When running a multi-geographical business, your branch managers become an extension of the home office. Branch managers make or break a branch-based business.
There’s an old saying: “A good manager will figure it out no matter how bad it is, and a bad manager will figure out how to screw it up no matter how good.” As a business owner, the management team you have surrounded yourself with is incredibly important, but don’t overlook your managers in other locations. They can be incredibly important assets and allies. This can be especially important where large companies must deliver services locally, such as construction, scaffolding or industrial service businesses.
When establishing branches, it is important to give each office a strong leader or manager who has control over that location. These people need to feel empowered, and the more responsibilities and direct control that you give to them, the more they will feel like owners. Branch managers, properly motivated, that also are good leaders can generate tremendous profitability as well as increased employee and customer satisfaction. They also communicate your corporate message to the marketplace, making them valuable regional assets.
When setting up a business with multiple locations, one must decide how much control to keep at the corporate level and how much can be done at the branch level. Some examples of functions that can be done at the branch level include the following:
Accounting and finance
Branches often have a payable and receivables function, but there are some areas where you might want to push the boundaries. For example, do you want your branch staff to collect past due receivables? At first glance, this might seem like too sensitive an area to designate to branch-level employees. However, if you consider that they are closer to the customer, geographically and personally, they may be better suited to handle this task than your corporate division.
Also, consider holding profit and loss responsibility at the branch level. Branch managers, when incentivized on the profitability of their location, tend to make good profit-and-loss decisions.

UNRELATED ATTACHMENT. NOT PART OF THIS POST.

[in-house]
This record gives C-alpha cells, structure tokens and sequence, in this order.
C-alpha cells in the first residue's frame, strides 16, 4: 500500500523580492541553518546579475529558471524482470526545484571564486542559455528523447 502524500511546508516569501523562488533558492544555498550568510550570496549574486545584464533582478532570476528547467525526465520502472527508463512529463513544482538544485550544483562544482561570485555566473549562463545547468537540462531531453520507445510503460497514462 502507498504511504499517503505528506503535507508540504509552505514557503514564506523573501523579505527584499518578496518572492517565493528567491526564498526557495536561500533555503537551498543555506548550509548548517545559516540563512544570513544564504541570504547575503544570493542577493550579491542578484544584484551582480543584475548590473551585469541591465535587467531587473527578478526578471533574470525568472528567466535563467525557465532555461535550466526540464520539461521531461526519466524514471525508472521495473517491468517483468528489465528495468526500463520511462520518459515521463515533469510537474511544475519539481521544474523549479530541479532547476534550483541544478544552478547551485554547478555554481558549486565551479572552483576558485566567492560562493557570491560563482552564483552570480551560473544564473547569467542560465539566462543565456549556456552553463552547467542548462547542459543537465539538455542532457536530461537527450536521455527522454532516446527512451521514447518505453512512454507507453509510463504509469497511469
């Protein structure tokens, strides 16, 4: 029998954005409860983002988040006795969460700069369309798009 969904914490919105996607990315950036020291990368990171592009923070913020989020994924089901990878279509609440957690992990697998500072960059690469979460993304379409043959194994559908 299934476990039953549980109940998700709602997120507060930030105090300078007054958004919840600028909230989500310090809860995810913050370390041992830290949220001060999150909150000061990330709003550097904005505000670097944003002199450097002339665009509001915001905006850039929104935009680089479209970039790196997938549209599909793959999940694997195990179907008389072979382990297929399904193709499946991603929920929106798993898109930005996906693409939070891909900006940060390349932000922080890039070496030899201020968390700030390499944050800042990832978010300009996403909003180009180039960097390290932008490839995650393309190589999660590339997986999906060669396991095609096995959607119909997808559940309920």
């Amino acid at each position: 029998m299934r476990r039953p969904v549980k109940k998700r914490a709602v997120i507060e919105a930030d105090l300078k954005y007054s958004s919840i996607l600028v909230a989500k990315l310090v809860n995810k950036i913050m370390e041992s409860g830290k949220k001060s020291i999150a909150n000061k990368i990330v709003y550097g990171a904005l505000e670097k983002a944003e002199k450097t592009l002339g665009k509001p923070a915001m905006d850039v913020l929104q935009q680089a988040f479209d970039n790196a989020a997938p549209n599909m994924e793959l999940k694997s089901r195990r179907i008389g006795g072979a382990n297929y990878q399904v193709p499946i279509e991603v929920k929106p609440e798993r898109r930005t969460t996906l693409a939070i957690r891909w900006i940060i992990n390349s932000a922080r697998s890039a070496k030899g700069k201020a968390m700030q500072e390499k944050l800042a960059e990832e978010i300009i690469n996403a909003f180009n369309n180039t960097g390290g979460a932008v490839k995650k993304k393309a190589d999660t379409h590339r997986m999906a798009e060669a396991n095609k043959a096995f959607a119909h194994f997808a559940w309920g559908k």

Another area typically managed at the corporate level is human resources, but many successful HR programs can be implemented at the branch level. Hiring can be easier at the branch location, because prospective employees will interact with the people with whom they will work.
Additionally, employee engagement programs can be much more effective when executed and managed locally. It is important to remember that people often work at locations for the environment and lifestyle, which can be specific to a branch location, even in a branch that is effectively communicating your corporate vision.
Marketing and sales
Local marketing driven by the branch manager and staff can be very effective. Backed by the corporate image and reputation, a branch manager can visit local customers or potential customers and deliver a personalized message. This can be a successful tool for making your business seem local.
Remind them why corporate is important
The biggest hurdle with an empowered branch manager is always going to be costs, from the standpoint of headquarters. Corporate allocations can provoke big debates around budget time. The best way to navigate those discussions is to remind branch managers of the benefits of the brand and its policies.
Because customers and employees see your corporate personality through the lens of the branch manager, it is important to have multiple ways of engaging and training branch managers. Many multilocation companies regularly review best practices, safety, quality and core philosophies with their branch teams.
Delivering services over a vast area can be challenging. Balancing corporate structure with branch-level responsibility can be a struggle for control-minded companies. Remember, branch-level management equipped with the right corporate message can be extremely valuable in maintaining growth, profitability and customer satisfaction.
Tammie Miller, Managing Director, has over 20 years of investment banking experience with an extensive background in healthcare, business process outsourcing, manufacturing, industrial services and food ingredients. Prior to forming TKO Miller, Tammie was a Managing Director at Grace Matthews where she was responsible for managing transactions in a variety of industries. Tammie particularly enjoyed working with family and founder owned businesses.
Tammie’s operating background developed when she acquired 8 companies to create Innovative Resource Group as part of Cobalt Corporation (Formerly Blue Cross Blue Shield of Wisconsin) She served as Senior Vice President of Operations at Innovative Resource Group (now APS Healthcare), where she oversaw 400 employees and was responsible for $50 million in revenues.
Tammie’s prior investment banking experience includes positions at Alex. Brown & Sons, First National Bank of Chicago, Kidder Peabody, and Lehman Brothers.
Tammie is a Chartered Financial Analyst and holds a B.A., with High Honors, in Latin American Studies, as well as an M.B.A. with an emphasis in finance, both from The University of Chicago.